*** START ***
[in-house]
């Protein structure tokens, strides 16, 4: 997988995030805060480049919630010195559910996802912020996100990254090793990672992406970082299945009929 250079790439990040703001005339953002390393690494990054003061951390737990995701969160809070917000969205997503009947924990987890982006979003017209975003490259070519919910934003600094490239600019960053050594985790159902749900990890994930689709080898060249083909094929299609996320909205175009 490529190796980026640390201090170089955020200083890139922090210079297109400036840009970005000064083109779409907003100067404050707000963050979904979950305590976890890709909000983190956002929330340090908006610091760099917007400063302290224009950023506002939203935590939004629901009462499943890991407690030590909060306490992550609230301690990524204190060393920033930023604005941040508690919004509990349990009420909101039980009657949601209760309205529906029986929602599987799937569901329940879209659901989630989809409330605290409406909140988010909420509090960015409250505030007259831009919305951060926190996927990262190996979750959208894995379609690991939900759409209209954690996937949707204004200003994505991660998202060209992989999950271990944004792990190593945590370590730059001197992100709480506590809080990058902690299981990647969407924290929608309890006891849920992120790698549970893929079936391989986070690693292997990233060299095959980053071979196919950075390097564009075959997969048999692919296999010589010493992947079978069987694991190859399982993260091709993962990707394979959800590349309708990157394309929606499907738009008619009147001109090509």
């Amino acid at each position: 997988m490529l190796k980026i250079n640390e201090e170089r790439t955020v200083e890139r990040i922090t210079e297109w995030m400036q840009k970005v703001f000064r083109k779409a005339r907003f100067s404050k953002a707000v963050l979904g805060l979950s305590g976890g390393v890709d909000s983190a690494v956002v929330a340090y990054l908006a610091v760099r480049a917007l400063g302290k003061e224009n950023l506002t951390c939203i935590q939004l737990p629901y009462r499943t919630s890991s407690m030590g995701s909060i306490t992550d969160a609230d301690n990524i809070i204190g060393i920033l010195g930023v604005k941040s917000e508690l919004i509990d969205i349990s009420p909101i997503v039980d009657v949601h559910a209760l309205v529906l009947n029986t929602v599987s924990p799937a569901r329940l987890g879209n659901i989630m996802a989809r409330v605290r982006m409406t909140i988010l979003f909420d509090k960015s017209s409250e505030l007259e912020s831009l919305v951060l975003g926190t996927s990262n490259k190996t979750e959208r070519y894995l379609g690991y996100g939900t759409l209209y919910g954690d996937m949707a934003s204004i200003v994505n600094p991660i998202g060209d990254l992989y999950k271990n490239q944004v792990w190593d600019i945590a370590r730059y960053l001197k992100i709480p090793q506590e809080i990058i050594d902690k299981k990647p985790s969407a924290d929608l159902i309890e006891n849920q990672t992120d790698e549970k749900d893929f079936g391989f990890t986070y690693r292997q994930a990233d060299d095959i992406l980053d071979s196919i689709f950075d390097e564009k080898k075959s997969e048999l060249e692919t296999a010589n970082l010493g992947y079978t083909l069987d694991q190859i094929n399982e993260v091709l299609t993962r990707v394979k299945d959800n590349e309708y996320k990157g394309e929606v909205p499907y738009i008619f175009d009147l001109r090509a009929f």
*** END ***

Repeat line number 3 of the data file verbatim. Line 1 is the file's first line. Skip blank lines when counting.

């Amino acid at each position: 997988m490529l190796k980026i250079n640390e201090e170089r790439t955020v200083e890139r990040i922090t210079e297109w995030m400036q840009k970005v703001f000064r083109k779409a005339r907003f100067s404050k953002a707000v963050l979904g805060l979950s305590g976890g390393v890709d909000s983190a690494v956002v929330a340090y990054l908006a610091v760099r480049a917007l400063g302290k003061e224009n950023l506002t951390c939203i935590q939004l737990p629901y009462r499943t919630s890991s407690m030590g995701s909060i306490t992550d969160a609230d301690n990524i809070i204190g060393i920033l010195g930023v604005k941040s917000e508690l919004i509990d969205i349990s009420p909101i997503v039980d009657v949601h559910a209760l309205v529906l009947n029986t929602v599987s924990p799937a569901r329940l987890g879209n659901i989630m996802a989809r409330v605290r982006m409406t909140i988010l979003f909420d509090k960015s017209s409250e505030l007259e912020s831009l919305v951060l975003g926190t996927s990262n490259k190996t979750e959208r070519y894995l379609g690991y996100g939900t759409l209209y919910g954690d996937m949707a934003s204004i200003v994505n600094p991660i998202g060209d990254l992989y999950k271990n490239q944004v792990w190593d600019i945590a370590r730059y960053l001197k992100i709480p090793q506590e809080i990058i050594d902690k299981k990647p985790s969407a924290d929608l159902i309890e006891n849920q990672t992120d790698e549970k749900d893929f079936g391989f990890t986070y690693r292997q994930a990233d060299d095959i992406l980053d071979s196919i689709f950075d390097e564009k080898k075959s997969e048999l060249e692919t296999a010589n970082l010493g992947y079978t083909l069987d694991q190859i094929n399982e993260v091709l299609t993962r990707v394979k299945d959800n590349e309708y996320k990157g394309e929606v909205p499907y738009i008619f175009d009147l001109r090509a009929f």